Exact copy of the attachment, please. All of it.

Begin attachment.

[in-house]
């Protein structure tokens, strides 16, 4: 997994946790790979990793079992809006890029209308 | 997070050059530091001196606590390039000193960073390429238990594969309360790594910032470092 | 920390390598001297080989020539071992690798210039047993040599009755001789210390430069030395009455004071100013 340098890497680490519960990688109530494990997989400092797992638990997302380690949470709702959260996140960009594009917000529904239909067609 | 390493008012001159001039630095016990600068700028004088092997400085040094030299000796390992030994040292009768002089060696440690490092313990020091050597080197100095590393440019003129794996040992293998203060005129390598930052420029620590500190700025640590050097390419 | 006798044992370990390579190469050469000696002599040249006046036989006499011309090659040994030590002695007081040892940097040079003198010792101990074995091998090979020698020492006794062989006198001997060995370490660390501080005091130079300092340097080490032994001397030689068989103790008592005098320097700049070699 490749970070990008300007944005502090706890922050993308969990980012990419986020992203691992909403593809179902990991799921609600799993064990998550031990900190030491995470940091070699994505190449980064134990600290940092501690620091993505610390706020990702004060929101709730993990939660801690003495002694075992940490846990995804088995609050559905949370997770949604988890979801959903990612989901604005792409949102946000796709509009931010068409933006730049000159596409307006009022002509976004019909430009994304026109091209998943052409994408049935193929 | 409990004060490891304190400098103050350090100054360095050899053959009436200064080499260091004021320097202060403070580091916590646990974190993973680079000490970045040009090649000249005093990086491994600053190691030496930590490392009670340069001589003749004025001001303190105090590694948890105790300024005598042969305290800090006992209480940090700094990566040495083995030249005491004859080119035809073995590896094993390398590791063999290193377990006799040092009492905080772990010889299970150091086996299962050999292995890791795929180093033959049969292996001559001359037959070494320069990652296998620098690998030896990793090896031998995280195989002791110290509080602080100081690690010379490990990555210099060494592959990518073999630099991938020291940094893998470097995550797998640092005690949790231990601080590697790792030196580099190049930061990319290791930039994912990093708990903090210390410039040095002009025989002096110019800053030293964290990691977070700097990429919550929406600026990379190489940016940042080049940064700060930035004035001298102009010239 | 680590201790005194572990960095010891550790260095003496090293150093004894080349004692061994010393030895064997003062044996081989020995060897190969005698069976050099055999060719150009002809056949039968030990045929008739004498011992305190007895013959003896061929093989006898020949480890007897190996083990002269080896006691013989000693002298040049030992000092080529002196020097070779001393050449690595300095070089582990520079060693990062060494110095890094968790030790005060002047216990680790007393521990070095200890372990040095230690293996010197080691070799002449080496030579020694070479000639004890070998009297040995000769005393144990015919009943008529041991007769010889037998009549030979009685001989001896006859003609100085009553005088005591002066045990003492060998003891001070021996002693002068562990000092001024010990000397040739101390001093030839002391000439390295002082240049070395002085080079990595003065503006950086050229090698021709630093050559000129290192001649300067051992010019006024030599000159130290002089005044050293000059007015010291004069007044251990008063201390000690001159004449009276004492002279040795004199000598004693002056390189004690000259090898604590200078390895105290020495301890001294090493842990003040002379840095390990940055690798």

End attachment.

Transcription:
[in-house]
């Protein structure tokens, strides 16, 4: 997994946790790979990793079992809006890029209308 | 997070050059530091001196606590390039000193960073390429238990594969309360790594910032470092 | 920390390598001297080989020539071992690798210039047993040599009755001789210390430069030395009455004071100013 340098890497680490519960990688109530494990997989400092797992638990997302380690949470709702959260996140960009594009917000529904239909067609 | 390493008012001159001039630095016990600068700028004088092997400085040094030299000796390992030994040292009768002089060696440690490092313990020091050597080197100095590393440019003129794996040992293998203060005129390598930052420029620590500190700025640590050097390419 | 006798044992370990390579190469050469000696002599040249006046036989006499011309090659040994030590002695007081040892940097040079003198010792101990074995091998090979020698020492006794062989006198001997060995370490660390501080005091130079300092340097080490032994001397030689068989103790008592005098320097700049070699 490749970070990008300007944005502090706890922050993308969990980012990419986020992203691992909403593809179902990991799921609600799993064990998550031990900190030491995470940091070699994505190449980064134990600290940092501690620091993505610390706020990702004060929101709730993990939660801690003495002694075992940490846990995804088995609050559905949370997770949604988890979801959903990612989901604005792409949102946000796709509009931010068409933006730049000159596409307006009022002509976004019909430009994304026109091209998943052409994408049935193929 | 409990004060490891304190400098103050350090100054360095050899053959009436200064080499260091004021320097202060403070580091916590646990974190993973680079000490970045040009090649000249005093990086491994600053190691030496930590490392009670340069001589003749004025001001303190105090590694948890105790300024005598042969305290800090006992209480940090700094990566040495083995030249005491004859080119035809073995590896094993390398590791063999290193377990006799040092009492905080772990010889299970150091086996299962050999292995890791795929180093033959049969292996001559001359037959070494320069990652296998620098690998030896990793090896031998995280195989002791110290509080602080100081690690010379490990990555210099060494592959990518073999630099991938020291940094893998470097995550797998640092005690949790231990601080590697790792030196580099190049930061990319290791930039994912990093708990903090210390410039040095002009025989002096110019800053030293964290990691977070700097990429919550929406600026990379190489940016940042080049940064700060930035004035001298102009010239 | 680590201790005194572990960095010891550790260095003496090293150093004894080349004692061994010393030895064997003062044996081989020995060897190969005698069976050099055999060719150009002809056949039968030990045929008739004498011992305190007895013959003896061929093989006898020949480890007897190996083990002269080896006691013989000693002298040049030992000092080529002196020097070779001393050449690595300095070089582990520079060693990062060494110095890094968790030790005060002047216990680790007393521990070095200890372990040095230690293996010197080691070799002449080496030579020694070479000639004890070998009297040995000769005393144990015919009943008529041991007769010889037998009549030979009685001989001896006859003609100085009553005088005591002066045990003492060998003891001070021996002693002068562990000092001024010990000397040739101390001093030839002391000439390295002082240049070395002085080079990595003065503006950086050229090698021709630093050559000129290192001649300067051992010019006024030599000159130290002089005044050293000059007015010291004069007044251990008063201390000690001159004449009276004492002279040795004199000598004693002056390189004690000259090898604590200078390895105290020495301890001294090493842990003040002379840095390990940055690798």